I’m thrilled to be sharing an update about our work in St. Louis, MO. As you may know, St. Louis was The Bail Project's first site. From the beginning, a key goal of our work here was to decarcerate and close The Workhouse, a jail in St. Louis City where nearly everybody is detained before trial and over 90 percent of the people are Black. The Workhouse is notorious for its horrible conditions – rats, snakes, roaches, overflowing sewage, inadequate medical care, no heat or air conditioning, even on 125 degree days. If there's a place that will make you throw the towel and take a guilty plea, it's this jail. We knew the Workhouse had to close, and that it would take different tactics to make it happen. So, along with our partners Action STL and ArchCity Defenders, we helped start a coalition to Close the Workhouse last year. Bailouts, organizing, public education, storytelling, and civil rights litigation – the coalition combined them all into one powerful movement for equal justice and true freedom, led by people who have been incarcerated at the Workhouse themselves. One year later, this dream is within reach. Tireless organizing from our community has shifted public opinion in favor of closing the Workhouse, and the success of our St. Louis team in bailing out over 700 people from the Workhouse and providing them with adequate pretrial support has demonstrated that our model offers a viable alternative to cash bail and pretrial detention. I'm so proud and humbled that our team has been a part of Close the Workhouse. You can learn more about the campaign in the latest episode of BET's 'Finding Justice', which aired over the weekend. The segment features interviews with many of our fellow activists and clients. https://www.youtube.com/watch?v=lyTihQz0owk We still have a ways to go. There are still about 800 people – overwhelmingly Black people – incarcerated pretrial in St. Louis City. Closing the Workhouse will be a necessary first step in helping us find justice. I look forward to the day I can write back with news that this jail has finally closed its doors forever. In the meantime, I'll pass along this shout-out, as it belongs not only to our teams but to everyone who makes The Bail Project possible!  ...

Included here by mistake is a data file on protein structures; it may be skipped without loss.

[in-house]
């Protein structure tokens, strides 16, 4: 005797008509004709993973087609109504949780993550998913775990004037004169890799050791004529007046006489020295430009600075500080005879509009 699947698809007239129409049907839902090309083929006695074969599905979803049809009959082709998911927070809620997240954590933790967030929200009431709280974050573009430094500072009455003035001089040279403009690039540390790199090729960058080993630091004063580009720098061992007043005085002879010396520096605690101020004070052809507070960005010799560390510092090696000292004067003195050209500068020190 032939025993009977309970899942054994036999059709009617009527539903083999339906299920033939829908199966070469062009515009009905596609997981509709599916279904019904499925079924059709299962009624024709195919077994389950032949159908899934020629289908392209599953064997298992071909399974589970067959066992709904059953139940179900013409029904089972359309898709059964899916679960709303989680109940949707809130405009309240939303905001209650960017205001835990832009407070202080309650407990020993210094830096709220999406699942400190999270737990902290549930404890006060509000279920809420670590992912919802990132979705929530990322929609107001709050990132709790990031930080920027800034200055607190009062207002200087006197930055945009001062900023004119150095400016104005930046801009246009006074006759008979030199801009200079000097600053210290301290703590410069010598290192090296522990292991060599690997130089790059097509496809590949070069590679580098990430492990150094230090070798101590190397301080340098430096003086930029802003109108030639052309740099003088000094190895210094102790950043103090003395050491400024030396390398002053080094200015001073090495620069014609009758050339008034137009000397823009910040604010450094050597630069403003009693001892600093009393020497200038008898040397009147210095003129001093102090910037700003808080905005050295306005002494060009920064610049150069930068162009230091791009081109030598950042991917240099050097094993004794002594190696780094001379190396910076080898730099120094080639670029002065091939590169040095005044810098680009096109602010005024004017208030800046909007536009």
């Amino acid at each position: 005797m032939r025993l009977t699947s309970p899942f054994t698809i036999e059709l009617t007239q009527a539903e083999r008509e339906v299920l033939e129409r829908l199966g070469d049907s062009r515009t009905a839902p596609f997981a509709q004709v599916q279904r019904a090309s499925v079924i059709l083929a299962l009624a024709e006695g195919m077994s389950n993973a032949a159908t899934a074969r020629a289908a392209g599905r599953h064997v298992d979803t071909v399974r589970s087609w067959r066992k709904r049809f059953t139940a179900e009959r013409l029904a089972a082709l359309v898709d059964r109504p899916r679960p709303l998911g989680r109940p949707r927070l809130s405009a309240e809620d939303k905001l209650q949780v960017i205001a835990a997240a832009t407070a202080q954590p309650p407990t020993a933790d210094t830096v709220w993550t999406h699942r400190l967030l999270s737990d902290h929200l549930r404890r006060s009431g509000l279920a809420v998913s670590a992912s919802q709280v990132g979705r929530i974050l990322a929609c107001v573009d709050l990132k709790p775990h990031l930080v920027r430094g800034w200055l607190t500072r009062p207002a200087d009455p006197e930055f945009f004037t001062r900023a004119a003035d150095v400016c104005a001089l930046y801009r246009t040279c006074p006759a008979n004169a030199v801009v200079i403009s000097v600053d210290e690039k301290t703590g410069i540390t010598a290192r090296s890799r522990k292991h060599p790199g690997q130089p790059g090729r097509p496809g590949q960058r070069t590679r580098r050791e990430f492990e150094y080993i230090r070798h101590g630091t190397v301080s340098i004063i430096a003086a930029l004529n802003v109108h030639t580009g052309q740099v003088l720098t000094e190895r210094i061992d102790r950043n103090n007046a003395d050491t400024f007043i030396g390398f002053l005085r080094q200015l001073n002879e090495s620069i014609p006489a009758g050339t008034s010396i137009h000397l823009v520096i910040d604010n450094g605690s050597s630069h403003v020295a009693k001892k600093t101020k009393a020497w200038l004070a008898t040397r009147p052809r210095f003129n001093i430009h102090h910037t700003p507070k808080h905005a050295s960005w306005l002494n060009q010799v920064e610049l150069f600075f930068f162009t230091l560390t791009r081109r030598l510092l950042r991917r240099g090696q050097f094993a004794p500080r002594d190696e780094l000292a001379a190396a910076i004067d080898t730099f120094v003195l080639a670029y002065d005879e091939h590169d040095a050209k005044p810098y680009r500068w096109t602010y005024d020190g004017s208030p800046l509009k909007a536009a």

https://www.youtube.com/watch?v=r6Njv8z_i7A From St. Louis to Indianapolis, dozens of Bail Project team members across the country are working zealously to secure freedom for thousands of people, restore the presumption of innocence and combat mass incarceration. With teams in nine cities and counting, we wanted to introduce you to some of them! Thanks for joining us on this journey. To a future where freedom is truly free....